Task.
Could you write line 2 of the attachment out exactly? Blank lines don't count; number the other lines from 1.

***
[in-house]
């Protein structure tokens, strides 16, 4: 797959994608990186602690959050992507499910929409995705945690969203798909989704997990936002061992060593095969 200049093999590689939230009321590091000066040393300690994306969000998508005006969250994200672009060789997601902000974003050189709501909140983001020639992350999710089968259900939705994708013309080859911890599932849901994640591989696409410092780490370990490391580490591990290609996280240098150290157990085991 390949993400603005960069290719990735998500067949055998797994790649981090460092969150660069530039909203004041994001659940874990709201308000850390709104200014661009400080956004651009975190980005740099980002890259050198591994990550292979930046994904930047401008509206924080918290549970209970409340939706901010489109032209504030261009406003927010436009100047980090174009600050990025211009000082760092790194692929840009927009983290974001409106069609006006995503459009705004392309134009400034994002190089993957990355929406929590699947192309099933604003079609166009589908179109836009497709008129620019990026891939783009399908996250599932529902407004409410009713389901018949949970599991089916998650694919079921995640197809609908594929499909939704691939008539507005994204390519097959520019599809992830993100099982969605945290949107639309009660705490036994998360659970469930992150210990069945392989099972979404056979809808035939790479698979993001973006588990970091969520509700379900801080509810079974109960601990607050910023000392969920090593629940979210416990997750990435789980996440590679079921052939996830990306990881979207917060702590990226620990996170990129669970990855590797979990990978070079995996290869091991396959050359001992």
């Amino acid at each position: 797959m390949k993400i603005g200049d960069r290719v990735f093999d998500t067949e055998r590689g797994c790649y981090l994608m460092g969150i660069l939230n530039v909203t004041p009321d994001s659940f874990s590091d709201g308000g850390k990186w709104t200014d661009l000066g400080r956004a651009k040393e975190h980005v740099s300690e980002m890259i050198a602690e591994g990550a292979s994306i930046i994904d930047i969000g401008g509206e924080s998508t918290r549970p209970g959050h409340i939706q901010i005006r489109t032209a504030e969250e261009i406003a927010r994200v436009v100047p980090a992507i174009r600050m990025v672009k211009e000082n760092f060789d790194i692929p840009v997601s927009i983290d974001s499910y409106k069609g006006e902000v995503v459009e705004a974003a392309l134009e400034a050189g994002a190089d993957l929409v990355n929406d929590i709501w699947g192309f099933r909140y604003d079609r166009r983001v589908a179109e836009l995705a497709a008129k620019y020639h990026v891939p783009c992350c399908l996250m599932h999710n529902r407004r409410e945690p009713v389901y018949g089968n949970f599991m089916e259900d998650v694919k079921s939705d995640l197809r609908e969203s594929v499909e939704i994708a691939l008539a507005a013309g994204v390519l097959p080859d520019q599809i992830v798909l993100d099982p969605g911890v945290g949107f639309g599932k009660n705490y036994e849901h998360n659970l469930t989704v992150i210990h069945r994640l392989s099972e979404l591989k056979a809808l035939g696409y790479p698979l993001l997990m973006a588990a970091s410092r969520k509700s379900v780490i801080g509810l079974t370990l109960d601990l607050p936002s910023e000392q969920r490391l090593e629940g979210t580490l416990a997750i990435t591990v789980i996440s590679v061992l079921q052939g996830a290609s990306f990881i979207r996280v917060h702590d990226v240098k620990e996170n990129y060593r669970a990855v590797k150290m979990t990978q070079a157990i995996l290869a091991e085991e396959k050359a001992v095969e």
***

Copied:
């Protein structure tokens, strides 16, 4: 797959994608990186602690959050992507499910929409995705945690969203798909989704997990936002061992060593095969 200049093999590689939230009321590091000066040393300690994306969000998508005006969250994200672009060789997601902000974003050189709501909140983001020639992350999710089968259900939705994708013309080859911890599932849901994640591989696409410092780490370990490391580490591990290609996280240098150290157990085991 390949993400603005960069290719990735998500067949055998797994790649981090460092969150660069530039909203004041994001659940874990709201308000850390709104200014661009400080956004651009975190980005740099980002890259050198591994990550292979930046994904930047401008509206924080918290549970209970409340939706901010489109032209504030261009406003927010436009100047980090174009600050990025211009000082760092790194692929840009927009983290974001409106069609006006995503459009705004392309134009400034994002190089993957990355929406929590699947192309099933604003079609166009589908179109836009497709008129620019990026891939783009399908996250599932529902407004409410009713389901018949949970599991089916998650694919079921995640197809609908594929499909939704691939008539507005994204390519097959520019599809992830993100099982969605945290949107639309009660705490036994998360659970469930992150210990069945392989099972979404056979809808035939790479698979993001973006588990970091969520509700379900801080509810079974109960601990607050910023000392969920090593629940979210416990997750990435789980996440590679079921052939996830990306990881979207917060702590990226620990996170990129669970990855590797979990990978070079995996290869091991396959050359001992």